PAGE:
Notebook, 1993-

MATERIALS & METHODS - Painting - Fresco

Limitations & Advantages - Painting Procedure - The Wall - Sketches, Cartoons, Transfer - Secco Painting - Brick Walls - New Walls - The Aggregates - The Lime - The Mortar - Making the Lime Putty - Mixing the Mortar - Intonaco - Brown Coat - Plastering the Wall - Rough Cast / Trullisatio - Sand Finish

Pigments - Brushes & Tools - Bianco Sangiovanni

Fresco - Plastering the Wall

The wall is covered with four different layers of mortar composition. Their combined thickness will usually be not less than one and one-half inches, and ancient Italian grounds have been as heavy as four inches. The heavier the wall, the longer it keeps its moisture, and the more time the painter has to work on it. Contemporary recipes for grounds are much like those described by the Roman architect Vitruvius [circa first century B.C.].

1. The first layer is called the rough cast, scratch coat, or trullisatio. It is usually made with a coarse aggregate.

2. The second coat is called the brown coat.

3. The third coat is called the sand finish.

4. The final coat, called the intonaco, is the coat on which the fresco painting is executed.

Thus the mortar goes from coarse to fine and from lean to fat, producing a wall of maximum strength in which the layers cohere most effectively. As the moisture begins to evaporate, each layer sets initially. After a longer period, usually about eight hours, the lime crust of calcium carbonate forms on its surface. A new application of mortar cannot hold well to a smooth layer of mortar on which a lime crust has formed. For this reason the layers of mortar will adhere to each other best if each coat of mortar is laid "wet-in-wet" on the previous layer before the lime crust forms on the wall. If this is impossible, the lower layer of mortar ought to be laid with a very rough surface so that it will afford a good mechanical grip to the new layer of mortar. In all cases the wall must be thoroughly moistened before a new layer of mortar is applied. One must wait until the wall, although moist, has no water standing on its surface, before troweling on the mortar.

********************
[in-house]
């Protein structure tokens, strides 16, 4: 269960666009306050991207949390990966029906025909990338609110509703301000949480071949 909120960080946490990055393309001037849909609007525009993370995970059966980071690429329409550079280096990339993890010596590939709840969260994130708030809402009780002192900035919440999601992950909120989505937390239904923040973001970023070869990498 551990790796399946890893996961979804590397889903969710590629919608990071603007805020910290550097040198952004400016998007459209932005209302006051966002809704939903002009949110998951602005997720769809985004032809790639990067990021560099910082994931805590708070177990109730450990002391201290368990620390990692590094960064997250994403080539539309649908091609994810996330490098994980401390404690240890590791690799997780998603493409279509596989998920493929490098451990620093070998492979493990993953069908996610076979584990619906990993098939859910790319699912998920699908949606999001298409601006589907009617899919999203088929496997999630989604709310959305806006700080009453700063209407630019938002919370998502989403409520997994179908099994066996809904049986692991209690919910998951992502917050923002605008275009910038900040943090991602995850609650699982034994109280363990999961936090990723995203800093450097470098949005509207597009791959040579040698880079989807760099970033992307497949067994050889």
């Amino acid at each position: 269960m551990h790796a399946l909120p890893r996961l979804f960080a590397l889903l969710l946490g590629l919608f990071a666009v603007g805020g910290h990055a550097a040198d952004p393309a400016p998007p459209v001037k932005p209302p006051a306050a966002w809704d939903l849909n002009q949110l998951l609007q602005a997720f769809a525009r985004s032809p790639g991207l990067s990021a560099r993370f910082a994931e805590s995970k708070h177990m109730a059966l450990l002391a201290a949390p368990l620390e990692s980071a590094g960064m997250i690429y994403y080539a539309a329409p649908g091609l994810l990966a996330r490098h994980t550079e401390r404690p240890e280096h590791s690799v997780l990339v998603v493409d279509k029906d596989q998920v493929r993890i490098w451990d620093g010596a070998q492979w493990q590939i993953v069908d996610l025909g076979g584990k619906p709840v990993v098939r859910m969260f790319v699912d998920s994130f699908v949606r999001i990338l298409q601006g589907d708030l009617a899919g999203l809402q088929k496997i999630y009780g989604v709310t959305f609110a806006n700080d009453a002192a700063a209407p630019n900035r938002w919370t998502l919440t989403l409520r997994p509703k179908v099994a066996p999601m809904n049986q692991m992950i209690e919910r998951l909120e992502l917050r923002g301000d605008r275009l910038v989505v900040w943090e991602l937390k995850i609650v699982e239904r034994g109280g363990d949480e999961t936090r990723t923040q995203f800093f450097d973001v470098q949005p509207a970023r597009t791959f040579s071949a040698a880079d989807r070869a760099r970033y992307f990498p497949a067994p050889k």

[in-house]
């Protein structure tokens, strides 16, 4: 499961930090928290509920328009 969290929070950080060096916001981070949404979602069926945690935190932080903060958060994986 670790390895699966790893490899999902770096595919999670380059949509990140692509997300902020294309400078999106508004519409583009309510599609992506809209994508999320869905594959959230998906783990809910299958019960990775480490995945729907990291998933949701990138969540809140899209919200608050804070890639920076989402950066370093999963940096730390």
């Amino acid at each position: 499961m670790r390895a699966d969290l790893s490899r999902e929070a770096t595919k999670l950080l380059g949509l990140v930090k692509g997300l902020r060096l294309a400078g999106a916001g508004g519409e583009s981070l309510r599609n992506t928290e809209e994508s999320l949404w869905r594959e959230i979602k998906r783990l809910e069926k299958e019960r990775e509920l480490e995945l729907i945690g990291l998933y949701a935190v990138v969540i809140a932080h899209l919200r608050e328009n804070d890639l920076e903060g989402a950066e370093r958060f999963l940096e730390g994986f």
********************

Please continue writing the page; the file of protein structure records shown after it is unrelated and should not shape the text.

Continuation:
[Kay, Reed. The Painters Guide to Studio Methods and Materials. Englewood Cliffs, NJ: Prentice-Hall, Inc., 1983. pp. 176-177]



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